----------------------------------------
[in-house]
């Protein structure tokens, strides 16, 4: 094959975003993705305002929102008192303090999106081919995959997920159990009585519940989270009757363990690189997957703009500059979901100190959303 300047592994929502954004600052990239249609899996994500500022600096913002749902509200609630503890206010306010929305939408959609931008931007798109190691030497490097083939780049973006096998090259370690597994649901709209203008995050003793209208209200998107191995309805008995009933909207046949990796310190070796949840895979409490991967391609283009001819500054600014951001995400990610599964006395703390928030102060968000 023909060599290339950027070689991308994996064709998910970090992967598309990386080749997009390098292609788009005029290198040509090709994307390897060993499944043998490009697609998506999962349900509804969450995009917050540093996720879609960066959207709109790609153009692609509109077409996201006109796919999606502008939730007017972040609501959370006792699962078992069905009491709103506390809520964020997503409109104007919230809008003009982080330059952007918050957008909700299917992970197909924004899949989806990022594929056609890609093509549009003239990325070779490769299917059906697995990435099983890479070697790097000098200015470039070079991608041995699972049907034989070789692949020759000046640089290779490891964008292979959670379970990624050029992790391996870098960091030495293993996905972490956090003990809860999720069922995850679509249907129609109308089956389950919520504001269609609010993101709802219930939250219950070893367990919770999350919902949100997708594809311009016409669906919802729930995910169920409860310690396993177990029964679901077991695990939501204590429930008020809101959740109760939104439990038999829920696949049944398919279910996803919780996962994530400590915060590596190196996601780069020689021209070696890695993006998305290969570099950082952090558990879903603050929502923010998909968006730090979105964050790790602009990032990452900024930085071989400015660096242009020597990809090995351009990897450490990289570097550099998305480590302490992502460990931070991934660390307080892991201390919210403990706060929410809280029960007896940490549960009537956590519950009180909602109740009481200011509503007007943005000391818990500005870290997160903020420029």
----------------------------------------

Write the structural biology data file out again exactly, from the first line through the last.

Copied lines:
[in-house]
């Protein structure tokens, strides 16, 4: 094959975003993705305002929102008192303090999106081919995959997920159990009585519940989270009757363990690189997957703009500059979901100190959303 300047592994929502954004600052990239249609899996994500500022600096913002749902509200609630503890206010306010929305939408959609931008931007798109190691030497490097083939780049973006096998090259370690597994649901709209203008995050003793209208209200998107191995309805008995009933909207046949990796310190070796949840895979409490991967391609283009001819500054600014951001995400990610599964006395703390928030102060968000 023909060599290339950027070689991308994996064709998910970090992967598309990386080749997009390098292609788009005029290198040509090709994307390897060993499944043998490009697609998506999962349900509804969450995009917050540093996720879609960066959207709109790609153009692609509109077409996201006109796919999606502008939730007017972040609501959370006792699962078992069905009491709103506390809520964020997503409109104007919230809008003009982080330059952007918050957008909700299917992970197909924004899949989806990022594929056609890609093509549009003239990325070779490769299917059906697995990435099983890479070697790097000098200015470039070079991608041995699972049907034989070789692949020759000046640089290779490891964008292979959670379970990624050029992790391996870098960091030495293993996905972490956090003990809860999720069922995850679509249907129609109308089956389950919520504001269609609010993101709802219930939250219950070893367990919770999350919902949100997708594809311009016409669906919802729930995910169920409860310690396993177990029964679901077991695990939501204590429930008020809101959740109760939104439990038999829920696949049944398919279910996803919780996962994530400590915060590596190196996601780069020689021209070696890695993006998305290969570099950082952090558990879903603050929502923010998909968006730090979105964050790790602009990032990452900024930085071989400015660096242009020597990809090995351009990897450490990289570097550099998305480590302490992502460990931070991934660390307080892991201390919210403990706060929410809280029960007896940490549960009537956590519950009180909602109740009481200011509503007007943005000391818990500005870290997160903020420029």